Instead of Weber or Fein, TV viewers tuning-in on Saturday afternoon heard the voice of SPEED's John Roberts. Once on-camera, he recapped the early practice session and then introduced SPEED's own pit reporters Bob Dillner and Randy Pemberton.
Both of these reporters interviewed drivers and also updated the news. Roberts then sent the network off to commercial by saying that practice would continue shortly. The entire time on the air, he never mentioned the TNT crew.
Returning from commercial, TV viewers now heard the voice of Marc Fein. This TNT announcer was now on-the-air, but never acknowledged Roberts or SPEED. He simply "re-started" the telecast as if Roberts and crew had never even existed.
Fein brought-in Larry McReynolds and the camera then showed the two men. They were standing on the Pocono infield blacktop in the high heat of summer in long-sleeved black oxford shirts that had the SPEED logo. No infield stage, no air conditioned building. Fein mentioned how nice it was of the network to dress himself and McReynolds in black. Things were about to get even stranger.
As Fein ended his segment and got ready to transition up to the booth announcers, the Director showed both sets of announcers side-by-side. Instead of the black SPEED shirts, all three of the TNT broadcast team were in blue oxford shirts with no logo. They wore headsets, so there were no microphones that had a network logo.
Fein asked Petty a question and Petty answered...with his microphone off. Welcome back Kyle. Weber and company never mentioned SPEED, never thanked the viewers for welcoming them back, and never even acknowledged they had been gone.
Veterans Matt Yocum and Marty Snider handled the garage area for the practice session and provided a solid presence for the telecast. The other two TNT pit reporters, Lindsay Czarniak and Ralph Shaheen, had participated in the Friday Cup telecasts on SPEED. This crew should be the backbone of the TNT season.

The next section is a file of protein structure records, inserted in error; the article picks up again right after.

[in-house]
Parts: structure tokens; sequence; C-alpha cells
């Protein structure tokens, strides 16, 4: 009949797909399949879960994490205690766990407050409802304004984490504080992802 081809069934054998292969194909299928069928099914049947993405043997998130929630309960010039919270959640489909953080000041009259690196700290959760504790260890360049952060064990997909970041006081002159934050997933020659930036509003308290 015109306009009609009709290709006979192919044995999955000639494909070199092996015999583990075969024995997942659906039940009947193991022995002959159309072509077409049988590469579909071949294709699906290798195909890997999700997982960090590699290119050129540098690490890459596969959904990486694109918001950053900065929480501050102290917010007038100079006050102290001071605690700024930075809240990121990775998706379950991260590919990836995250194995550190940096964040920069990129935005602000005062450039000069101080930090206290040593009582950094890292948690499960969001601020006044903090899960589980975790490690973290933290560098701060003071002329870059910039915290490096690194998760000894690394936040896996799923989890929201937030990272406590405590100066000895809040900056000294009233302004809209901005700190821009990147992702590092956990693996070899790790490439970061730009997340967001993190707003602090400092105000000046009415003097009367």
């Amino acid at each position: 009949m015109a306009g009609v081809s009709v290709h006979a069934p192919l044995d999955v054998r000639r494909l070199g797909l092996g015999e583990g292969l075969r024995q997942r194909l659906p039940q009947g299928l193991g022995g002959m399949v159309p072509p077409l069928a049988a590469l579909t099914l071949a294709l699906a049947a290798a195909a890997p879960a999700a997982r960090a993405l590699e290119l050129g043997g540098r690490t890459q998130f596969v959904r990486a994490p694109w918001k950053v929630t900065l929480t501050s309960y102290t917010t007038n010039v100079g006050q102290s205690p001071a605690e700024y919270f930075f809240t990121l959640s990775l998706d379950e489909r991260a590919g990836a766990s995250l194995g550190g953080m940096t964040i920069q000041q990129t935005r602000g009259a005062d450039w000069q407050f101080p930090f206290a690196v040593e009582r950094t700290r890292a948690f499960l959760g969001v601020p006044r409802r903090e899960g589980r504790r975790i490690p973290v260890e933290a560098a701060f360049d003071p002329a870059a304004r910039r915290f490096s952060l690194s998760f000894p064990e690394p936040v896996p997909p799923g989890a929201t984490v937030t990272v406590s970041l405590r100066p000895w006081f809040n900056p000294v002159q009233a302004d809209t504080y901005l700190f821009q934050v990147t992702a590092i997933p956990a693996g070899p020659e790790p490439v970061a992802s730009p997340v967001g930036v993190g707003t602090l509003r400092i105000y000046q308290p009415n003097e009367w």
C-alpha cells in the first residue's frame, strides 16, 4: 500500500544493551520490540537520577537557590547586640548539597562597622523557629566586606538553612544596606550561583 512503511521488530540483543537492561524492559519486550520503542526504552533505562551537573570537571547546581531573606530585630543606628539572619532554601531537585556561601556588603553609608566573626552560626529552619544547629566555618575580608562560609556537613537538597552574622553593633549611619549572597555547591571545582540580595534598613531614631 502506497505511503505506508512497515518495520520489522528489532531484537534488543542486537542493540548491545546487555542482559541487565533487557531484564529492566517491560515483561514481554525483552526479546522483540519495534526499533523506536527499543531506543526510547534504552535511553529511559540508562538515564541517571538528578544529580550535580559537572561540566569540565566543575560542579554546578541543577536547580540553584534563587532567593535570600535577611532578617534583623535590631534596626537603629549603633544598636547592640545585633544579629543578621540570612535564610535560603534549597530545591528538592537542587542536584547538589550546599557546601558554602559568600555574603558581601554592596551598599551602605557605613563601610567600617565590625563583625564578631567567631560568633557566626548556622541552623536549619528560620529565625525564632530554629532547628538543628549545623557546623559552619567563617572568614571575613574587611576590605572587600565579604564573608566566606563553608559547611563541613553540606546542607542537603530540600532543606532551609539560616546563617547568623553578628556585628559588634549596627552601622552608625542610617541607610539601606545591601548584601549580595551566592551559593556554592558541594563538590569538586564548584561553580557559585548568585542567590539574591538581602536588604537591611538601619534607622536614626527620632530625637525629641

The Producer and Director put together the normally solid practice show that viewers have come to expect from SPEED. They focused on the action on the track, went to the garage area with a purpose and then returned to the cars running at speed. The graphics were informative and the video always made sense.
At the close of the session, Larry McReynolds appeared once again standing in the infield, this time by the gas pumps. Fein was nowhere to be found. McReynolds talked about fuel strategy and then was done. After a quick recap of the field, Weber mentioned "John Roberts and company coming up next." The TNT guys were officially done and sent the network to commercial.
As mentioned, John Roberts popped-up out of the break and guess what? He never mentioned Weber or the TNT guys. Roberts talked about the weather and then ran highlights of the happy hour session that viewers had just seen moments ago. Roberts actually ran down the same list of the fastest drivers in the session that the TNT guys had reviewed.
Once again, Roberts led viewers right back to "his" garage area reporters Randy Pemberton and Hermie Sadler. Pemberton talked to Matt Kenseth, and Sadler talked to his brother Elliott who was fast in practice. Elliott joked with Roberts about his RaceDay picks and showed the informal and fun style of the SPEED crew that viewers know all too well.